The Book of Enoch: Reader’s Edition

Perhaps the most under-appreciated part of the LDS canon of scripture is the Pearl of Great Price, and perhaps the most under-appreciated part of the Pearl of Great Price is the Book of Enoch.

By “Book of Enoch” I mean chapters 6-7 of the Book of Moses, where Joseph Smith took only seven verses of Genesis 5 and, by inspired prophetic translation, expanded them into a small but supremely powerful epic.

That small epic has a ton of features that have been confirmed in ancient documents that have since been discovered by non-Mormons, but that’s not the point of today’s post. Today’s post is about how awesome the book’s text is.

After reading it again recently, I wanted to prepare a reader-friendly version of the text, with paragraphs and dialogue marked, akin to Grant Hardy’s excellent “Reader’s Edition” of the Book of Mormon.

So I adapted some punctuation and capitalization a bit–but not the text itself, of course–and put the words of Christ in red, because I think it highlights the most important parts of that text. Christ’s teaching there are some of the most sublime God ever delivered to mankind.

My “Reader’s Edition” of Enoch is here.

Only after doing this, though, did I think to check to see if others had, too. Lo and behold, Nathan Richardson had. His arrangement is similar to mine, though he keeps all original punctuation and capitals, marking text only by color coding. His headings are great, though, and his version offers some other cool features. Actually, overall, I like his better than I like my own. Check it out.


So, what exactly is so great about the Book of Enoch?

I love the structural power: the narrative that builds from humble beginnings to one of the most amazing visions in all of scripture. Really, that last section especially–which in my reader’s edition I call “The Apocalypse of Enoch”–starts with a cosmic overview of good vs. evil, proceeds to the imminent calamities of Enoch’s era (Noah and the flood), and ends with a panorama of Christ’s ministry and triumph–from crucifixion to resurrection to Second Coming and millennial glory. It’s short and quick, but that just makes the punch hit all that much harder.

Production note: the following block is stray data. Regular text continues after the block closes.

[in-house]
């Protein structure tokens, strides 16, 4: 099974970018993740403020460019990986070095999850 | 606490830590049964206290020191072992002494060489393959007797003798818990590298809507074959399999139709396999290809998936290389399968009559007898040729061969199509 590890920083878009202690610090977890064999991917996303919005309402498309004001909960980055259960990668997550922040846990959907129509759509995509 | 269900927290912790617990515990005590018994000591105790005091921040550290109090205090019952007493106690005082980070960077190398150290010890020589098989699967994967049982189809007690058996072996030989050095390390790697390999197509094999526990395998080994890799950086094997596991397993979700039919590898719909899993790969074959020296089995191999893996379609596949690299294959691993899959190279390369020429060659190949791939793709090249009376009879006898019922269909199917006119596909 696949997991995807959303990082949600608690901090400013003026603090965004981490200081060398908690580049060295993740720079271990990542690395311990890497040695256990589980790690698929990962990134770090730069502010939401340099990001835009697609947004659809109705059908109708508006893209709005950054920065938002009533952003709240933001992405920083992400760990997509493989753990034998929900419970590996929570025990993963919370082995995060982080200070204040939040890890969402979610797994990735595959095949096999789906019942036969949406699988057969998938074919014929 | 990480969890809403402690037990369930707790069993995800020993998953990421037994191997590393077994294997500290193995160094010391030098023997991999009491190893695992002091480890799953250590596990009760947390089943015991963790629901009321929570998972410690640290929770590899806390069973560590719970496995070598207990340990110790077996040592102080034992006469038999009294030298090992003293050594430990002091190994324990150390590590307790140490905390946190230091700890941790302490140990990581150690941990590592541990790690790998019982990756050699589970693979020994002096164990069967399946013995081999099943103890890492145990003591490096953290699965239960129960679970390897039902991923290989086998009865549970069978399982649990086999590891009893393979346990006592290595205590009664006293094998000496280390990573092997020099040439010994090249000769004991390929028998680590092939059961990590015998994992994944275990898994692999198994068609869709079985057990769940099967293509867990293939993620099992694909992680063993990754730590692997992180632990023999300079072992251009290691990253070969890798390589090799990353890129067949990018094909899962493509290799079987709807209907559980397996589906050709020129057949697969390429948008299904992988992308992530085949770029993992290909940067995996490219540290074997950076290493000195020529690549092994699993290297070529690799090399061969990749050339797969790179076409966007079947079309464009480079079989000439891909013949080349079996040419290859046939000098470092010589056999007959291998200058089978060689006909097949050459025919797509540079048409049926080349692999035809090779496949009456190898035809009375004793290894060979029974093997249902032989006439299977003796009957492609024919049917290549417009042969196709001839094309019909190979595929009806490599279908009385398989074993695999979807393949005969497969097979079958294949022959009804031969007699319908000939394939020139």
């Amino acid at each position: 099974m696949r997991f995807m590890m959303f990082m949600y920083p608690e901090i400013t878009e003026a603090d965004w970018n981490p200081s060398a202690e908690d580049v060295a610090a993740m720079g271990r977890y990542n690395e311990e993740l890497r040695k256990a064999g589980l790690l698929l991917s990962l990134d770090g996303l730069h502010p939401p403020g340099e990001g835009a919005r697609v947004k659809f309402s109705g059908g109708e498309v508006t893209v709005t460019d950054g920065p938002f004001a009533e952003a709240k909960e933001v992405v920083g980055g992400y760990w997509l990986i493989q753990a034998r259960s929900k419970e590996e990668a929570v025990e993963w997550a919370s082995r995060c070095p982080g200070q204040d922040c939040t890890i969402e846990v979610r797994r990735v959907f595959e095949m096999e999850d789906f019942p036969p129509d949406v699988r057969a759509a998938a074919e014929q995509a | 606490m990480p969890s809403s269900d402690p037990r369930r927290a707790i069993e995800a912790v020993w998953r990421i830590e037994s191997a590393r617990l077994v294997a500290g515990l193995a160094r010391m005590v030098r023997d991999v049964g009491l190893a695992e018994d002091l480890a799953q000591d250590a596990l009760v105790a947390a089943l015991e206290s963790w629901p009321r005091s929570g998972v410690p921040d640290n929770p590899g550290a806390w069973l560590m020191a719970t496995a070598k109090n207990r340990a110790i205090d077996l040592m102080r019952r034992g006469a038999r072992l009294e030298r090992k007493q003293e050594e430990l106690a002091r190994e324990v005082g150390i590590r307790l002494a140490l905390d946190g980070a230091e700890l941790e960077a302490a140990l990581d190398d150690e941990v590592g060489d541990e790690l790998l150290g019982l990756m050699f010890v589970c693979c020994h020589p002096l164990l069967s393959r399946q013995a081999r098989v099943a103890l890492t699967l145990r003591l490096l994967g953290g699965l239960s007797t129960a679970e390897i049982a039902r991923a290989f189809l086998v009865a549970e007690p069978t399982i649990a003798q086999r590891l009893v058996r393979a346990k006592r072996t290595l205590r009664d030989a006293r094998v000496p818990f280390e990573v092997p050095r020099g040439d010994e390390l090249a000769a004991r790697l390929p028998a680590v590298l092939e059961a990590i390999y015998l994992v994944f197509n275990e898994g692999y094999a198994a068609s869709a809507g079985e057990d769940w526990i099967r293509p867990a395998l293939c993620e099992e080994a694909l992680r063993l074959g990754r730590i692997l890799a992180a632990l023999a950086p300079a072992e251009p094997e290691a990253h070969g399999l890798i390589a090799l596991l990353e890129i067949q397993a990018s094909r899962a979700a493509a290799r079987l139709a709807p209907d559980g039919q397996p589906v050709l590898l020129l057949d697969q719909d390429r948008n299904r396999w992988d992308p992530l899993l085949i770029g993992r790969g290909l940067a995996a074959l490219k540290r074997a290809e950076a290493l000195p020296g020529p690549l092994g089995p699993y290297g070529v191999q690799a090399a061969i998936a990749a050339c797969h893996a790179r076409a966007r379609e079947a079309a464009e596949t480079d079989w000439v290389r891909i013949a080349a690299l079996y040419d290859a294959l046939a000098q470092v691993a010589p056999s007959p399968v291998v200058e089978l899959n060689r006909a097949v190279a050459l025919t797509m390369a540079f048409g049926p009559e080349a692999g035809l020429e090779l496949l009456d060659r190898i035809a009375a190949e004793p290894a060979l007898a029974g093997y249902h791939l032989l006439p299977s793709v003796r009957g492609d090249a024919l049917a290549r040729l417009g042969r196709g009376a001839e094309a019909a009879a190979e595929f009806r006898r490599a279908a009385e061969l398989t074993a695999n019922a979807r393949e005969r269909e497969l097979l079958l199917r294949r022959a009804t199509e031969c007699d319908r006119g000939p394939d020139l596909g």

And that section about the cosmic struggle between good and evil has some of the most emotional writing and vivid imagery in the scriptures. Consider this picture:

And he beheld Satan; and he had a great chain in his hand, and it veiled the whole face of the earth with darkness; and he looked up and laughed, and his angels rejoiced. (Moses 7:26)

Which leads to these heartbreaking words:

And it came to pass that the God of heaven looked upon the residue of the people, and he wept….
And unto thy brethren have I said, and also given commandment, that they should love one another, and that they should choose me, their Father; but behold, they are without affection, and they hate their own blood….
But behold, their sins shall be upon the heads of their fathers; Satan shall be their father, and misery shall be their doom; and the whole heavens shall weep over them, even all the workmanship of mine hands; wherefore should not the heavens weep, seeing these shall suffer? (Moses 7:28, 33, 37)

Which builds to this human finale:

And it came to pass that the Lord spake unto Enoch, and told Enoch all the doings of the children of men; wherefore Enoch knew, and looked upon their wickedness, and their misery, and wept and stretched forth his arms, and his heart swelled wide as eternity; and his bowels yearned; and all eternity shook. (Moses 7:41)

Where is there more pathos?

Incidentally, all this has gotten me re-reading one of my favorites books, Larry Barkdull’s Zion: Seeking the City of Enoch. Used copies for only a penny? Highly recommended.


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